Monday, October 31, 2011

Honor Society inductions held on the hill


Members of the National and National Junior Honor Societies at Columbia High School.
Columbia High School held its inductions for the National Honor Society and National Junior Honor Society in the cafeteria at the high school, Tuesday, Oct. 25.

John Hinkle Jr., owner of Hinkle's Pharmacy, was the featured speaker.

Inducted into the National Junior Honor Society were: Emily Anderson and Ileen Smith, freshmen; Nevin Khalil, Madison Misel, Jailyn Phiel, Ayanna Vazquez and Kylee Weber, eighth grade.

Inducted into the National Honor Society were: Alexis Eckman and Jennifer Marcello, seniors; Ashlyn Phillips, Adam Mowrer and Alex Mutzabaugh, juniors; Jeffery Carroll, Taylor Conroy, Megan Seibert and Alex Slick, sophomores.

Elizabeth Lee is the present member of the National Junior Honor Society.

Present members of the National Honor Society are Nicole Bowman, Benjamin Hank, Emily Hooper, Zachary Jones, Mikayla Kemmerly, Rachael Knighton, Marissa Loreto, William Meyers, Kamal Narouz and Marilyn Ngo, seniors; Jeremy Beckley, Andrew Combs, Mairym Cruz-Bernard, Emily Groft, Nicholas Nobile, Jackie Manley and Jenna Plastino, juniors.

Advisors are Jodie Eck, Linda Eckman and James Clark.

Sunday, October 30, 2011

Still in first

Despite back to back losses, Columbia still holds Class A lead: http://tripletdad33.files.wordpress.com/2011/01/fb-1a-wk9.pdf

Weather delayed Hall of Fame inductions are Friday

Columbia High School will finally hold its fourth annual Athletic Hall of Fame inductions on Friday, when the Crimson Tide hosts Donegal in the final game of the regular season.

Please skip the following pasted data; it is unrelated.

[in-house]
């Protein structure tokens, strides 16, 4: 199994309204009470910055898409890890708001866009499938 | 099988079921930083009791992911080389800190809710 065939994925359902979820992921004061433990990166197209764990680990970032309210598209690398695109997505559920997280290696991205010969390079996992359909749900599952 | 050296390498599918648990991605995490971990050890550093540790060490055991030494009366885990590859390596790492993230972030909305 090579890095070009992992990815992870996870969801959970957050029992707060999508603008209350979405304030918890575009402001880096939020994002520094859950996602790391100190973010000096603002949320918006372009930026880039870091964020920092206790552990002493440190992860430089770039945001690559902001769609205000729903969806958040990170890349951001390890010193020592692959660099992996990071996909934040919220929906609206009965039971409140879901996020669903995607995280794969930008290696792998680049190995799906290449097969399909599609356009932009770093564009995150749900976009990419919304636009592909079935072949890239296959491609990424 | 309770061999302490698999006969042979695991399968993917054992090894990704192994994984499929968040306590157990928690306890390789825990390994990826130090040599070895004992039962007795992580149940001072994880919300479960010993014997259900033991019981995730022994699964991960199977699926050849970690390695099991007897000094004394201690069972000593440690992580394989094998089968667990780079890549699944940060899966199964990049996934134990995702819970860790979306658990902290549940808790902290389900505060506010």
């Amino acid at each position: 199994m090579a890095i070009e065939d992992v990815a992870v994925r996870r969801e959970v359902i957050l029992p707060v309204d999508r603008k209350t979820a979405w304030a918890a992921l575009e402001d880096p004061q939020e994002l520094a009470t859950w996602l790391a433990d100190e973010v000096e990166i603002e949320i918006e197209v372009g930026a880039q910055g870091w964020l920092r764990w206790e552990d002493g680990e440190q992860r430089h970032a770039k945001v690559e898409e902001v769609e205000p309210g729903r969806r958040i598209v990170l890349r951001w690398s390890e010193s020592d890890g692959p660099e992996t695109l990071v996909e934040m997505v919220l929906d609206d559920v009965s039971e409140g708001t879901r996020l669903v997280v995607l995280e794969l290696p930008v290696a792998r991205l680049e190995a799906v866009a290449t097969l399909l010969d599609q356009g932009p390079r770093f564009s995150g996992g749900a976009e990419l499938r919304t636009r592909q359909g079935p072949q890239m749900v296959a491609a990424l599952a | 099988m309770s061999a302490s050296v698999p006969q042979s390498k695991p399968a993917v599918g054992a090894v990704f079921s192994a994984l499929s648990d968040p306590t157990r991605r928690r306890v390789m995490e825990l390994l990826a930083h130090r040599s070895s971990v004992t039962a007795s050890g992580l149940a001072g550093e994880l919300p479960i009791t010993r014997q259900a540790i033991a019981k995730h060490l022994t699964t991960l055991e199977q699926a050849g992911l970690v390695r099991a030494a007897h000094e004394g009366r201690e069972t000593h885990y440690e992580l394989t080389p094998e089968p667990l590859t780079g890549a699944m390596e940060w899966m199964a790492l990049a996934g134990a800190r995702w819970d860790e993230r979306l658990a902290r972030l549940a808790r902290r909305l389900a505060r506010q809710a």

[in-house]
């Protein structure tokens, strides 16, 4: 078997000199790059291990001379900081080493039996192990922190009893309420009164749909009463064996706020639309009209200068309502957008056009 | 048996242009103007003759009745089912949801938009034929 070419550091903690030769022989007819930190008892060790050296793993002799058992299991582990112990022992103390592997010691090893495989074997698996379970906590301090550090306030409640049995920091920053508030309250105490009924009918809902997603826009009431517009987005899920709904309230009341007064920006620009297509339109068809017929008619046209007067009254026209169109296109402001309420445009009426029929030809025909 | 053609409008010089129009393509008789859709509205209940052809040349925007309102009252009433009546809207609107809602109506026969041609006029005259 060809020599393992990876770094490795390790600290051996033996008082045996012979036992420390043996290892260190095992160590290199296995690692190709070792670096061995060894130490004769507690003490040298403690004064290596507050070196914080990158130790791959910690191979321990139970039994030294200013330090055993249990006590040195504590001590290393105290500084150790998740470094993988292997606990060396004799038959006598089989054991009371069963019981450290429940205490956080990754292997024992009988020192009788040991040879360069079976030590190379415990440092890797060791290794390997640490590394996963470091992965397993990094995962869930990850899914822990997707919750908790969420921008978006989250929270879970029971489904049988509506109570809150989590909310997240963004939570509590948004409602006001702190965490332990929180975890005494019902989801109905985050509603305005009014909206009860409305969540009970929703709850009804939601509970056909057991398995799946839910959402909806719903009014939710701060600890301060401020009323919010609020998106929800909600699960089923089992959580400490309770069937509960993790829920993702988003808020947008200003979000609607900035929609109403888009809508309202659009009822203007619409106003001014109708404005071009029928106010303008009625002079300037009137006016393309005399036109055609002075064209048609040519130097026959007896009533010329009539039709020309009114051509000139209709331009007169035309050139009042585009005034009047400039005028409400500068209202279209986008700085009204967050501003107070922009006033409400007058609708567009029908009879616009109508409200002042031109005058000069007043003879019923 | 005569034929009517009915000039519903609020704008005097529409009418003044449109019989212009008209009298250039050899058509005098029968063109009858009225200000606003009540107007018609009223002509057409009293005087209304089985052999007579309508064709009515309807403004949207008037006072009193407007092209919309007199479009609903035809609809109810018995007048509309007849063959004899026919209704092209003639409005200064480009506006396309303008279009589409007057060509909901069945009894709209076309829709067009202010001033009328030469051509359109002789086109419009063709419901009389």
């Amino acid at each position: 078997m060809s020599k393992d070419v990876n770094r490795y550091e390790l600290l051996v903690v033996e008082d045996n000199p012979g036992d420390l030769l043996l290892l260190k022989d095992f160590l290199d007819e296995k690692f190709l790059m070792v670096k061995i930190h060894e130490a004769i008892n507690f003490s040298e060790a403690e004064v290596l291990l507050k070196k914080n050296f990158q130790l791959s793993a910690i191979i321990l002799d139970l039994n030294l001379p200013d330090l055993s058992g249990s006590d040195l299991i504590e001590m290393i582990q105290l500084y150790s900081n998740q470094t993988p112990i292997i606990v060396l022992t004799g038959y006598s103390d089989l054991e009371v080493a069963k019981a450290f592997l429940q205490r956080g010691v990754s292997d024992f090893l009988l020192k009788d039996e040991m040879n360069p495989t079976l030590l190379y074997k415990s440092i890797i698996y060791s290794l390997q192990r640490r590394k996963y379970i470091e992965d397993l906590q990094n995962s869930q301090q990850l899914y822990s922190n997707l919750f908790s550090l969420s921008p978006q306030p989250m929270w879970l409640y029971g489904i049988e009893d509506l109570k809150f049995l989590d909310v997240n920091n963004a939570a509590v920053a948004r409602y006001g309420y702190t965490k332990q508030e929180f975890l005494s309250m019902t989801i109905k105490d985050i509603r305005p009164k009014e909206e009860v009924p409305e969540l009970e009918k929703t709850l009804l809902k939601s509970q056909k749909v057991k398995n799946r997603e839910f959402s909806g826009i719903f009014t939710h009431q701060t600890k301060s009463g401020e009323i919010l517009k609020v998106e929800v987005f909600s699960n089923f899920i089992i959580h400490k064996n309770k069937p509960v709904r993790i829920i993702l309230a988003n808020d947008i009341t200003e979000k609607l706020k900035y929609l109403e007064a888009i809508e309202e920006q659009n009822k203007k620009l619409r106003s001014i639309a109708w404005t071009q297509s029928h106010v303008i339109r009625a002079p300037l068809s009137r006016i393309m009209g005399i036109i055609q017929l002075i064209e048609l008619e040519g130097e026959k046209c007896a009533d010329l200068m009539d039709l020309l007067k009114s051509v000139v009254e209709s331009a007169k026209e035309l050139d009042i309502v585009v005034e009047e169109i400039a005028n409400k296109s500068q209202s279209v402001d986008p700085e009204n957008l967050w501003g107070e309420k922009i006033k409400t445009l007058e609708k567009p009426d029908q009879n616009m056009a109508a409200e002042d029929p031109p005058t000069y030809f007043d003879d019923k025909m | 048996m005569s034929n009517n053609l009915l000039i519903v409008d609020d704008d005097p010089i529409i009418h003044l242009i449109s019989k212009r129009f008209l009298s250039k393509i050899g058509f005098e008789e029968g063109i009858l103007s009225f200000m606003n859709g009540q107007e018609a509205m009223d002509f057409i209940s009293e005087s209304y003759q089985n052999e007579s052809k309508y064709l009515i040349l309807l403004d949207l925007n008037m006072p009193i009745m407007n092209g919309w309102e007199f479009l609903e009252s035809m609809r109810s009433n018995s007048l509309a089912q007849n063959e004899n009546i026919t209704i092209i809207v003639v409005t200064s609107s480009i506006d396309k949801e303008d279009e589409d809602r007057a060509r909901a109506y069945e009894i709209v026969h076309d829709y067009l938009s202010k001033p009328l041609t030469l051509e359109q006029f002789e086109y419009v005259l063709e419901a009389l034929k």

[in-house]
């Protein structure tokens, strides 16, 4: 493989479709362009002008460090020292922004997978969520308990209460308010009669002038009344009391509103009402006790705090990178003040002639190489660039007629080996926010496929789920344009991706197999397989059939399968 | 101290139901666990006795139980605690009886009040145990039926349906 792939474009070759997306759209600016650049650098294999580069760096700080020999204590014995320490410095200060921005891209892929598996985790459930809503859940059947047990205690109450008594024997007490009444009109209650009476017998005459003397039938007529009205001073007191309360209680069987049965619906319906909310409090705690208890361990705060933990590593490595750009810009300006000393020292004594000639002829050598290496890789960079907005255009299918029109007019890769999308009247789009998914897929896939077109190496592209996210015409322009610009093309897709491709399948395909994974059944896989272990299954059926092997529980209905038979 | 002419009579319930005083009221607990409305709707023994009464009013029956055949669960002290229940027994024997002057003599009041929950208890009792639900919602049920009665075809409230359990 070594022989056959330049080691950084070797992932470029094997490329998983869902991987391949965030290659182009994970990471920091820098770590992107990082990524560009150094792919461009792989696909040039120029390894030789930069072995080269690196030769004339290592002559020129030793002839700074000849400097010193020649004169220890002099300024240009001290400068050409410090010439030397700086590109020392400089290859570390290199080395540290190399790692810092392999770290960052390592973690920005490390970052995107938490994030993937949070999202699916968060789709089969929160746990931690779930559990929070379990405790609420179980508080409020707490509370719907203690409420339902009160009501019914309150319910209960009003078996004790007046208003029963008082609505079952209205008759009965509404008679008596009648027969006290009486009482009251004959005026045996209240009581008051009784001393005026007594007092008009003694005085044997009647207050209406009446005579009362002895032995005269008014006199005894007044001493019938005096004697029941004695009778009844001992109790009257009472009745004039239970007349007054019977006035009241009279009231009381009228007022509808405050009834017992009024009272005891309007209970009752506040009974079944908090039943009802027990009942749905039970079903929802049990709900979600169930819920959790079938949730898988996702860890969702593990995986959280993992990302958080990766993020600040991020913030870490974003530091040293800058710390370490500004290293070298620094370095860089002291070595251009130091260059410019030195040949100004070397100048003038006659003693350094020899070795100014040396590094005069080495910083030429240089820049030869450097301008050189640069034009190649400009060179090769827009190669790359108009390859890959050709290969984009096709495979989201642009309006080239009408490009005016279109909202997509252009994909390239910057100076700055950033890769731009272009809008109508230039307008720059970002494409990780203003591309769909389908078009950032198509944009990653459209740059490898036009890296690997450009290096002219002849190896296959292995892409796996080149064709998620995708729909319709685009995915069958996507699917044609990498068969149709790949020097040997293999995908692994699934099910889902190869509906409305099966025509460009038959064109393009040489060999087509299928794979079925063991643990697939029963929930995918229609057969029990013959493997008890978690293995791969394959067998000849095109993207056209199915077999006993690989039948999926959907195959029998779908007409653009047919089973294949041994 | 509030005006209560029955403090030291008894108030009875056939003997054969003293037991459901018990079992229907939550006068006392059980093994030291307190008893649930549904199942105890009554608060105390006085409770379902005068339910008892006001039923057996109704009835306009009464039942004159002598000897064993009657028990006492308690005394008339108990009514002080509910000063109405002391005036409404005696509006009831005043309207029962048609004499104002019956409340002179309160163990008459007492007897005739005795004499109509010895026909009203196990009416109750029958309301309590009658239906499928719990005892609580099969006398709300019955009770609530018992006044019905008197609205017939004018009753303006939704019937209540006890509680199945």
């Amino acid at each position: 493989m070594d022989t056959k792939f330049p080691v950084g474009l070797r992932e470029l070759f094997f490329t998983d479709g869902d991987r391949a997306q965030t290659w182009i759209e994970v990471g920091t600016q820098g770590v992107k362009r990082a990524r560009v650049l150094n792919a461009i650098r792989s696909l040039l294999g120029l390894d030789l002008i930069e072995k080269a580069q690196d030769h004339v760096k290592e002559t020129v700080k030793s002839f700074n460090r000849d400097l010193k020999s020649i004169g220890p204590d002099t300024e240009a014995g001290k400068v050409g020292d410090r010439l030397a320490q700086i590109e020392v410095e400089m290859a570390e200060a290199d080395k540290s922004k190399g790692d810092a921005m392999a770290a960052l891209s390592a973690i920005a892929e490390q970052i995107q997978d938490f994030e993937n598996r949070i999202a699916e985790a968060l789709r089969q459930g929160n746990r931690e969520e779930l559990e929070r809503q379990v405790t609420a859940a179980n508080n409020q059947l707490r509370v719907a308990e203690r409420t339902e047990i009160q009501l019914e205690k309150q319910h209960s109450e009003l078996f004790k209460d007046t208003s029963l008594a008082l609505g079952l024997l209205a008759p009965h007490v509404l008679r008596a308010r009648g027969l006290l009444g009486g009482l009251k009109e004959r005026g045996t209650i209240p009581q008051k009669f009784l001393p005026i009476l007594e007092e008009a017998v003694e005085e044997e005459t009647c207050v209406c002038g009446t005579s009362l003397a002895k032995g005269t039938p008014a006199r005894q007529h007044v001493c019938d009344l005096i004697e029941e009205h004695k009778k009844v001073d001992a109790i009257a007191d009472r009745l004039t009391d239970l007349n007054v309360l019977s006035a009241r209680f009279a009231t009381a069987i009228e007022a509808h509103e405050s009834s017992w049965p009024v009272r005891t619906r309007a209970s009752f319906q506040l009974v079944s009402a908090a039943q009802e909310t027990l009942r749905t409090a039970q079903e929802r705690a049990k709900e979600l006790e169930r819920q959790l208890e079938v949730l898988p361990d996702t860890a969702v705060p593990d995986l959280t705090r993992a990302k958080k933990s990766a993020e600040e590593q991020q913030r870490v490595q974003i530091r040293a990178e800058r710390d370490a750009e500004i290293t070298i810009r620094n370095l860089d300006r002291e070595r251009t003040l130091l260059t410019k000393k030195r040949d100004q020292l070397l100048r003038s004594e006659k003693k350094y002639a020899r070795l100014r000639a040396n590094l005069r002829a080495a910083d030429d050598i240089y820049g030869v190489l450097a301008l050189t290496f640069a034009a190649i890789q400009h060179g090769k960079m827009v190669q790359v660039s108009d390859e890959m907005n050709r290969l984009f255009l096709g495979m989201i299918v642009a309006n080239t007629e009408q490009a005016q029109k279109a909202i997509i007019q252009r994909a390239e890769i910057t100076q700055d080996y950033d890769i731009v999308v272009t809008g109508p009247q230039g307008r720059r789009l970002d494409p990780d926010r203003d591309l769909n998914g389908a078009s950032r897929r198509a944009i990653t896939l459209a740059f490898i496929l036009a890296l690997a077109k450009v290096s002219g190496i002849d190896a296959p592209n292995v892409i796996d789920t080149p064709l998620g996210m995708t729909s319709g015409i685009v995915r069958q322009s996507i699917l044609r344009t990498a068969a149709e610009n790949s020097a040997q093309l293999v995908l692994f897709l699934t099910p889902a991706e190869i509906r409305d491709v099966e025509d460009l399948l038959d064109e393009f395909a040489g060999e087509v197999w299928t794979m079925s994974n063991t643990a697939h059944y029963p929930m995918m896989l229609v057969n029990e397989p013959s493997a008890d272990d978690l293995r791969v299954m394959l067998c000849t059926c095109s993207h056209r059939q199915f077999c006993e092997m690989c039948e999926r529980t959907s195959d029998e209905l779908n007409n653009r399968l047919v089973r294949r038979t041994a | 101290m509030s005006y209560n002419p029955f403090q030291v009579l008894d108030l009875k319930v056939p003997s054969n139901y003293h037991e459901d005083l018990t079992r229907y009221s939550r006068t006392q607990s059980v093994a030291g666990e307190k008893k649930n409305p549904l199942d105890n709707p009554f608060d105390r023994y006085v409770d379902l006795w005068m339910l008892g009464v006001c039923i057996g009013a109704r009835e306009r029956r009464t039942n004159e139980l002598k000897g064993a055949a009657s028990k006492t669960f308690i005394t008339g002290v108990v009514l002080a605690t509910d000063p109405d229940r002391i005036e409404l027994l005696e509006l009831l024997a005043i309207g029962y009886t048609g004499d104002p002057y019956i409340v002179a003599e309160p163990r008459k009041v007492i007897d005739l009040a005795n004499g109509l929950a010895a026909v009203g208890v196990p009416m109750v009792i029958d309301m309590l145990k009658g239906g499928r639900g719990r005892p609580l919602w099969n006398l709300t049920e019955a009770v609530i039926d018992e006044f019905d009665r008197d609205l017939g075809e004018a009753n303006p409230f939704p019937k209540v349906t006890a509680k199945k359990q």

A reception will be held in the cafeteria prior to the game, starting at 5 o'lock and the inductees willl be official enshrined at halftime of the game.
The lone team to be inducted is the 1970 football team, which went 10-0 and was known as the Big Red Machine.
Only two teams came within a touchdown of defeating the Tide,
Jack Yohe was the coach of the team, who scored 369 points, while giving up 69.
Eighteen different played from the team received either first team, second team or honorable mention All-County status. Co-captain Steve Ward and Jessel Hollingsworth were also awarded All-State honors.
Aaron Anspach was six time letter winner in football and wrestling.
During his three years as a starter, the football team compiled a record of 19-4. The team was 11-1 in his senior year (he was team co-captain) and won the Section Three Championship and were District runners-up.He was named to the All-League team in 2000 and 2001. He was second team All-State as a defensive end in 2001.Aaron spent five years wrestling for the Tide. As a Junior he had a record of 35-9 and he won the Sectional and League Championships as a heavyweight. He finished eighth in the State Tournament that year. As a Senior, Aaron was 39-1and won Sectional, League and Regional Championships. He was second in the State meet, losing in overtime in his final match. His wrestling prowess won him a scholarship to Penn State.